Cooperatives can play a key role in the post-harvest management and marketing of fresh produce. Himachal Pradesh Horticultural Produce Marketing and Processing Corporation Ltd (HPMC) has become a role model for the apple industry in India. The National Dairy Development Board has established outlets for fresh fruits and vegetables in New Delhi. Cooperatives such as Mahagrapes and Mahamango in Maharashtra are other instances of success stories. Apni mandi (farmers’ market) is a good example of producers selling their produce directly to consumers. The formation of produce clusters is an important step to be considered for preventing a glut-like situation during the harvesting season of a particular commodity. Further, strengthening the clusters with packhouse, sorting & grading facilities, cold storage and refrigerated transportation for distant marketing of the produce would help in maintaining a regular supply chain of fresh produce. The Punjab Government has established citrus, litchi and pear estates to boost the production and marketing of these fruits to distant markets. For processing of the leftover produce, the medium-scale primary processing centre should be established in these clusters. For example, a freezing unit for peas, carrot, cauliflower, and capsicum; a dehydration unit for chilli, methi, mint and coriander; and a juicing-pulping unit for fruits as per norms of the Food Safety and Standards Authority of India (FSSAI). Creating awareness among farmers about packhouse operations such as grading, packaging, storage and processing will help in minimising the post-harvest losses and boosting the marketing of the perishable produce.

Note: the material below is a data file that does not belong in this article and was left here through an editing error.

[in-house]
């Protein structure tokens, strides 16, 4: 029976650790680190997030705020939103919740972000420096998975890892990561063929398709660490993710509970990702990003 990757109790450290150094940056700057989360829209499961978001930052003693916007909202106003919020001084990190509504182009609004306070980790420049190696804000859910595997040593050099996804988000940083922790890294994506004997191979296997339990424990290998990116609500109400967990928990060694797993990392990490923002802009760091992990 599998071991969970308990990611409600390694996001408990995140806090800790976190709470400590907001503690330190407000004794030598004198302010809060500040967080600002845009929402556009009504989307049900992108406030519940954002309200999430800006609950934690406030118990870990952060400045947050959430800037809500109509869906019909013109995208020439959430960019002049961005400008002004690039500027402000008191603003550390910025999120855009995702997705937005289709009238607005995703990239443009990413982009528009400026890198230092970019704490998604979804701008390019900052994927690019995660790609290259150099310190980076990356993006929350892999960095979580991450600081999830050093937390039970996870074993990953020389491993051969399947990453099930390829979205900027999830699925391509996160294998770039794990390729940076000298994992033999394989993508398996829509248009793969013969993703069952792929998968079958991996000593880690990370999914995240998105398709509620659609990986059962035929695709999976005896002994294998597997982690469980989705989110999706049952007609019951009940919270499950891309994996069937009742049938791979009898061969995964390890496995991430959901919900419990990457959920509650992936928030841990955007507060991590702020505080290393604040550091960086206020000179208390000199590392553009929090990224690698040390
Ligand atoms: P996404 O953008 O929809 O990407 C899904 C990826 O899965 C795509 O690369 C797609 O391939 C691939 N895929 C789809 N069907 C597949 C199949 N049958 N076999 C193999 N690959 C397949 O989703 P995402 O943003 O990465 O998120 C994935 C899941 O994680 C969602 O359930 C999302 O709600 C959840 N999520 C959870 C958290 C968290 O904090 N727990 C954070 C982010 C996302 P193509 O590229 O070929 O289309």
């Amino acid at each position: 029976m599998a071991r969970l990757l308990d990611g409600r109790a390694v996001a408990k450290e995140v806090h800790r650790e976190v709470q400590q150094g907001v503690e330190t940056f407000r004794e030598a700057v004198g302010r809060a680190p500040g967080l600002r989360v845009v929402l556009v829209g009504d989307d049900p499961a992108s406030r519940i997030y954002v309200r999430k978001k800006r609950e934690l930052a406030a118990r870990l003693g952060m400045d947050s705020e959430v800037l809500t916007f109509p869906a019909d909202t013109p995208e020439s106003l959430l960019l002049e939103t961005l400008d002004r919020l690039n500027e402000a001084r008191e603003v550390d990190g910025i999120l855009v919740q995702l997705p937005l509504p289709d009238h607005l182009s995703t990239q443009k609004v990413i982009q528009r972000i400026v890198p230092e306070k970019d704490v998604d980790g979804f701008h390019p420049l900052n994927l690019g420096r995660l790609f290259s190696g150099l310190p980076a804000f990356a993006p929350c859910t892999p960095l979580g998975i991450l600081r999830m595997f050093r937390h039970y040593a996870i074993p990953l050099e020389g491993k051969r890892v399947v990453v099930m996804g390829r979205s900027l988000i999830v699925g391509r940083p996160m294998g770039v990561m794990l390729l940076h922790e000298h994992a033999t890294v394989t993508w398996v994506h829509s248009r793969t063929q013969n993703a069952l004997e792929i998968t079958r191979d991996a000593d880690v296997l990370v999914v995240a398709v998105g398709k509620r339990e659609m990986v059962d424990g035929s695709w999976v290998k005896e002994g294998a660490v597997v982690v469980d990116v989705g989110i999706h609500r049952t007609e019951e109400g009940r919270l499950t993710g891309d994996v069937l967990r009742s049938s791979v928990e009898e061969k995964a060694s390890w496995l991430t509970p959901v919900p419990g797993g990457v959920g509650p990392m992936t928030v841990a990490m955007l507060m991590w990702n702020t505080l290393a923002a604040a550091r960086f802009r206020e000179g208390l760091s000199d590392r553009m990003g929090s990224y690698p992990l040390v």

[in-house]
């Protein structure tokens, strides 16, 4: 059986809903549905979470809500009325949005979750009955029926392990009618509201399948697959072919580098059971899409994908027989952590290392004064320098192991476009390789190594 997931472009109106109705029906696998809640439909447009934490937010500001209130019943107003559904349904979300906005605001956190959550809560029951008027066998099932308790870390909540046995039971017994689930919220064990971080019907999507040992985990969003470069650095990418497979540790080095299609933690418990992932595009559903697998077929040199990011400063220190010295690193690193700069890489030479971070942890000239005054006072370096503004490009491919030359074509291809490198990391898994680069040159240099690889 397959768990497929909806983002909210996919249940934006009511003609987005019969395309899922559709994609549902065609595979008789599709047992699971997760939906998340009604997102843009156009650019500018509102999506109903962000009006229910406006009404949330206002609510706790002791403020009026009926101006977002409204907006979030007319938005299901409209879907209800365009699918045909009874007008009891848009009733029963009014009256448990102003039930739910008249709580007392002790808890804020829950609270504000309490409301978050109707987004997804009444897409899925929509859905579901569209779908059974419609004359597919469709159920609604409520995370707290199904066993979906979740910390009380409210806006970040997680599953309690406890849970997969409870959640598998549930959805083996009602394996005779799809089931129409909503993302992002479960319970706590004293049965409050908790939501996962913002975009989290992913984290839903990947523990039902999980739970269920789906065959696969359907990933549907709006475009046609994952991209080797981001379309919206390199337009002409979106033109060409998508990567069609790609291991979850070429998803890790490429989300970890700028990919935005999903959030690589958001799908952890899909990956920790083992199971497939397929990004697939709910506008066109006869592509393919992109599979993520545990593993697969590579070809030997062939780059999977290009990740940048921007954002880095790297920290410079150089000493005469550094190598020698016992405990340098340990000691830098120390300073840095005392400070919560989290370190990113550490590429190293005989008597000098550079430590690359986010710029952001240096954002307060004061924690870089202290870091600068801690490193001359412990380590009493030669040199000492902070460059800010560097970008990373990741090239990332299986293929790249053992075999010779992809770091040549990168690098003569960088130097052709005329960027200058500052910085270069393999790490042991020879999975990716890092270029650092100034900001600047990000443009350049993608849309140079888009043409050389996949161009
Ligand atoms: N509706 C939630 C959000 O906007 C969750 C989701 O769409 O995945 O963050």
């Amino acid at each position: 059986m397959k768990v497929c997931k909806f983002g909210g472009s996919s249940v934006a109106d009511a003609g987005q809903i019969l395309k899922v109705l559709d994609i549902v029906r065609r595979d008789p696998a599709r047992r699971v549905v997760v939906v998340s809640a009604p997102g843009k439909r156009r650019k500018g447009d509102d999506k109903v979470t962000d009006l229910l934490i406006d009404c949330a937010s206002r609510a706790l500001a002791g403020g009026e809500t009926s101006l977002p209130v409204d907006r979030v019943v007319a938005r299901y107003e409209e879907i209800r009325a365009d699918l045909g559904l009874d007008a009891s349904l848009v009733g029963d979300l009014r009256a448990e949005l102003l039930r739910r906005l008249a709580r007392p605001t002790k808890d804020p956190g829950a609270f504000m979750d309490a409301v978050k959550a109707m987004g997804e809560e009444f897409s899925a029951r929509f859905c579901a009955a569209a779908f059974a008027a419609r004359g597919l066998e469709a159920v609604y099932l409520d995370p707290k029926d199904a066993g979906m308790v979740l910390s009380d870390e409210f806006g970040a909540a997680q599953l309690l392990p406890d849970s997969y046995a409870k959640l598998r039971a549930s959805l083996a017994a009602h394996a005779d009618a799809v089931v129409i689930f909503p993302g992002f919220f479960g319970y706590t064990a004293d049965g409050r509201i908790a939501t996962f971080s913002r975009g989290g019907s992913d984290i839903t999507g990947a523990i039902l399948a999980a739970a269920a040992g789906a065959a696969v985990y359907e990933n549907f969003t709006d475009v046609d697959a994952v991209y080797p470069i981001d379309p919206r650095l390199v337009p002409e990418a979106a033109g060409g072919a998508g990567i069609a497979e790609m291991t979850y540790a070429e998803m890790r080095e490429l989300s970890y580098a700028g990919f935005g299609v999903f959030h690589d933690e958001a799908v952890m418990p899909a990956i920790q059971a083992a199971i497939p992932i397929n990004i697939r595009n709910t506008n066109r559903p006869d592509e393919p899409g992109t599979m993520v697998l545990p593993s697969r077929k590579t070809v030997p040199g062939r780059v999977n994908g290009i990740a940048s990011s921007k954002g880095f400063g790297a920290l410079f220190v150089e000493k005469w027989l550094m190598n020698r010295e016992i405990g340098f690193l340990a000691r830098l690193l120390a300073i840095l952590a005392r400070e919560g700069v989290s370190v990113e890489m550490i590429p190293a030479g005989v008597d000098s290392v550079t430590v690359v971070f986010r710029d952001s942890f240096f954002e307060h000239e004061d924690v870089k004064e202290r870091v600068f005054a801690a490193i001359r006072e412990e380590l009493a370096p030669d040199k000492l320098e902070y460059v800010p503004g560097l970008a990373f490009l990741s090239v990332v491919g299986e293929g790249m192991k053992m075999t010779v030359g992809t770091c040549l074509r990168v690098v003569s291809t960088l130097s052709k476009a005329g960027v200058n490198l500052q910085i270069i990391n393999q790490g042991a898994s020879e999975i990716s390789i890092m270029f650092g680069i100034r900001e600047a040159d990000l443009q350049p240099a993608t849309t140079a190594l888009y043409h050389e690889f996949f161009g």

The farmer, who has been reduced to a producer, can be transformed into a producer-cum-processor. Curbing post-harvest losses is increasingly being seen as a sustainable way to achieve global food and nutritional security. Keeping in view the potential of horticulture in India and the significant volume of fruits and vegetables being transported between the states or exported, a demand-driven cold chain, processing facility and market linkage needs to be created, connecting farmers to the consumers. This will not only reduce spoilage but also retain the quality of the harvested products, giving the farmers a better income and guaranteeing a cost-efficient delivery to the consumers.

Mahajan is Director, Punjab Horticultural Post-harvest Technology Centre, and Gosal is Vice Chancellor, Punjab Agricultural University, Ludhiana

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#Agriculture